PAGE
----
A team from Florida State University and Lawrence Berkeley National Laboratory has developed a new strategy to build solid-state batteries that are less dependent on specific chemical elements, particularly pricey metals with supply chain issues.
Their work was published in the journal Science.
Bin Ouyang, an associate professor in the Department of Chemistry and Biochemistry, first developed the idea for this work while finishing his postdoctoral research at the University of California, Berkeley, along with his co-first author Yan Zeng, and their postdoctoral adviser Gerbrand Ceder. In their study, they demonstrated that a mix of various solid-state molecules could result in a more conductive battery that was less dependent on a large quantity of an individual element.
“There’s no hero element here,” Ouyang said. “It’s a collective of diverse elements that make things work. What we found is that we can get this highly conductive material as long as different elements can assemble in a way that atoms can move around quickly. And there are many situations that can lead to these so-called atom diffusion highways, regardless of which elements it may contain.”
Solid-state batteries operate almost the same way as other batteries — they store energy and then release it to power devices. But rather than liquid or polymer gel electrolytes found in lithium-ion batteries, they use solid electrodes and a solid electrolyte. This means that a higher energy density can occur in the battery because lithium metal can be used as the anode. Additionally, they have lower fire risk and potentially increase the mileage of electric vehicles.
However, many of the batteries constructed thus far are based on critical metals that are not available in large quantities. Some aren’t found at all in the United States. Given that the U.S. and many other countries plan to replace all vehicles with electric vehicles by 2050, there is an enormous strain being put on the supply chain for critical metals.
The research team considered the straightforward path of using one element to replace commonly used ones, but that approach raised its own supply chain issues. Instead, the team approached the problem by designing materials that weren’t beholden to one specific element. For example, instead of creating a battery made with germanium, which rarely appears naturally in high concentrations, the team created a mixture of titanium, zirconium, tin, and hafnium.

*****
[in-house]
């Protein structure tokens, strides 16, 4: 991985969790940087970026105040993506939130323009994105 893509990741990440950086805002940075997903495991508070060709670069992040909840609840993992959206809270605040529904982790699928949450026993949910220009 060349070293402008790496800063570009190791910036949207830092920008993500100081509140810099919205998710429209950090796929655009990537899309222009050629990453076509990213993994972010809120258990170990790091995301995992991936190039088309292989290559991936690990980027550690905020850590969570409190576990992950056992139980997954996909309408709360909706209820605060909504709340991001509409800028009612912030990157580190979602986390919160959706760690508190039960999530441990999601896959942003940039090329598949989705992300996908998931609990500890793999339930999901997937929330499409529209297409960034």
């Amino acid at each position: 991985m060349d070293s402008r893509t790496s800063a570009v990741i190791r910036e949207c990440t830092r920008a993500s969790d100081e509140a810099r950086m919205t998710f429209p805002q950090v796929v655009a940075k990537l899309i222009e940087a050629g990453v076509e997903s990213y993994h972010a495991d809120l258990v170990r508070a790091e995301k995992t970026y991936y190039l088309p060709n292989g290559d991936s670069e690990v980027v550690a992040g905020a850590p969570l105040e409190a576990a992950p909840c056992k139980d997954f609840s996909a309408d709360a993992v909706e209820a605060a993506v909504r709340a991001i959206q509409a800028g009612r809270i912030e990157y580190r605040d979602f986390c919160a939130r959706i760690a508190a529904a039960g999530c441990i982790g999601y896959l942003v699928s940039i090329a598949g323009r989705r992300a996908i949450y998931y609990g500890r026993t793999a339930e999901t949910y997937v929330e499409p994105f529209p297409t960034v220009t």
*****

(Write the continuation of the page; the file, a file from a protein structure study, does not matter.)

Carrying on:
“With such a feature, we need to assemble those elements in a way so that we have many ‘good’ local configurations which can form a network for the fast transport of atoms or energy,” Ouyang said. “Think of it as a highway. As long as there is a connected highway for atom diffusion, the atoms can move quickly.”
This study opened a new area of research for Ouyang and his colleagues as they work to build more efficient solid-state batteries.
Government, research and academia have heavily invested in the development of solid-state batteries because batteries that contain liquids are more prone to overheating, fire and loss of charge. Smaller solid-state batteries already power devices like smartwatches and pacemakers. Still, many manufacturers believe that breakthroughs in this area could mean solid-state batteries could one day be helping electric vehicles or aircraft.
Other scientists contributing to this work are Young-Woon Byeon and Zijian Cai from Berkeley Lawrence National Laboratory, Jue Liu from Oak Ridge National Laboratory and Lincoln Miara and Yan Wang from the Samsung Advanced Institute of Technology.